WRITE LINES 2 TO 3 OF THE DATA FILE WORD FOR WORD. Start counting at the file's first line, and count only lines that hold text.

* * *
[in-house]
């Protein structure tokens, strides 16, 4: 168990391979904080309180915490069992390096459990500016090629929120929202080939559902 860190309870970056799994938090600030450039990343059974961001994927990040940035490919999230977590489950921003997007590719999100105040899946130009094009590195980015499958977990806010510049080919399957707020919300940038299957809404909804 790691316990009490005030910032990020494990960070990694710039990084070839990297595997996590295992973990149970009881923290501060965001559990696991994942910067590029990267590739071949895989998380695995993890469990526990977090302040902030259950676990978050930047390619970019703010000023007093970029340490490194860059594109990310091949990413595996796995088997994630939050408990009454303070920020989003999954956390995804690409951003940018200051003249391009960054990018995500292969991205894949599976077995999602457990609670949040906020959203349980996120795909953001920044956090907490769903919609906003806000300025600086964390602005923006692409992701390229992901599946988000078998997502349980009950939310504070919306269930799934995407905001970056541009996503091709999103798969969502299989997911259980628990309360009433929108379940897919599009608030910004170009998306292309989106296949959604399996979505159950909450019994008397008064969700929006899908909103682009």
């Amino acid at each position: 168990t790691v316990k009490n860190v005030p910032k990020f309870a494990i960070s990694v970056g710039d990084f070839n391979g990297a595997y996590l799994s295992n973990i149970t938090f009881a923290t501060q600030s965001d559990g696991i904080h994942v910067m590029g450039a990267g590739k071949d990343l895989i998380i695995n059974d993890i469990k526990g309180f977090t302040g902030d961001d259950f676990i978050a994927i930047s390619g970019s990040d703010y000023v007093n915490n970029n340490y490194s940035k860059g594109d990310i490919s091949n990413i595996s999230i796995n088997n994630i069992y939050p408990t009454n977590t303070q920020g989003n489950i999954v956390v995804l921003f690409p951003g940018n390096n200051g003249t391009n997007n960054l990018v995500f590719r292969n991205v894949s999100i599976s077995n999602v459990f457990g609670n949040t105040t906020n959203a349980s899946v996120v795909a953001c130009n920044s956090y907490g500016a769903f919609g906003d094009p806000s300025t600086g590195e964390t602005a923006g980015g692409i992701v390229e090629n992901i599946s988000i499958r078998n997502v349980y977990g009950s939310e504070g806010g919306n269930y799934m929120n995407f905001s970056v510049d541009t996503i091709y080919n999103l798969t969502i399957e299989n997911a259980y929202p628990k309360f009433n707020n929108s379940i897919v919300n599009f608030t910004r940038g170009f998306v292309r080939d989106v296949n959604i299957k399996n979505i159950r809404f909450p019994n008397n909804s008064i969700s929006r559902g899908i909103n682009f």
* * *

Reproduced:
């Protein structure tokens, strides 16, 4: 168990391979904080309180915490069992390096459990500016090629929120929202080939559902 860190309870970056799994938090600030450039990343059974961001994927990040940035490919999230977590489950921003997007590719999100105040899946130009094009590195980015499958977990806010510049080919399957707020919300940038299957809404909804 790691316990009490005030910032990020494990960070990694710039990084070839990297595997996590295992973990149970009881923290501060965001559990696991994942910067590029990267590739071949895989998380695995993890469990526990977090302040902030259950676990978050930047390619970019703010000023007093970029340490490194860059594109990310091949990413595996796995088997994630939050408990009454303070920020989003999954956390995804690409951003940018200051003249391009960054990018995500292969991205894949599976077995999602457990609670949040906020959203349980996120795909953001920044956090907490769903919609906003806000300025600086964390602005923006692409992701390229992901599946988000078998997502349980009950939310504070919306269930799934995407905001970056541009996503091709999103798969969502299989997911259980628990309360009433929108379940897919599009608030910004170009998306292309989106296949959604399996979505159950909450019994008397008064969700929006899908909103682009």
């Amino acid at each position: 168990t790691v316990k009490n860190v005030p910032k990020f309870a494990i960070s990694v970056g710039d990084f070839n391979g990297a595997y996590l799994s295992n973990i149970t938090f009881a923290t501060q600030s965001d559990g696991i904080h994942v910067m590029g450039a990267g590739k071949d990343l895989i998380i695995n059974d993890i469990k526990g309180f977090t302040g902030d961001d259950f676990i978050a994927i930047s390619g970019s990040d703010y000023v007093n915490n970029n340490y490194s940035k860059g594109d990310i490919s091949n990413i595996s999230i796995n088997n994630i069992y939050p408990t009454n977590t303070q920020g989003n489950i999954v956390v995804l921003f690409p951003g940018n390096n200051g003249t391009n997007n960054l990018v995500f590719r292969n991205v894949s999100i599976s077995n999602v459990f457990g609670n949040t105040t906020n959203a349980s899946v996120v795909a953001c130009n920044s956090y907490g500016a769903f919609g906003d094009p806000s300025t600086g590195e964390t602005a923006g980015g692409i992701v390229e090629n992901i599946s988000i499958r078998n997502v349980y977990g009950s939310e504070g806010g919306n269930y799934m929120n995407f905001s970056v510049d541009t996503i091709y080919n999103l798969t969502i399957e299989n997911a259980y929202p628990k309360f009433n707020n929108s379940i897919v919300n599009f608030t910004r940038g170009f998306v292309r080939d989106v296949n959604i299957k399996n979505i159950r809404f909450p019994n008397n909804s008064i969700s929006r559902g899908i909103n682009f």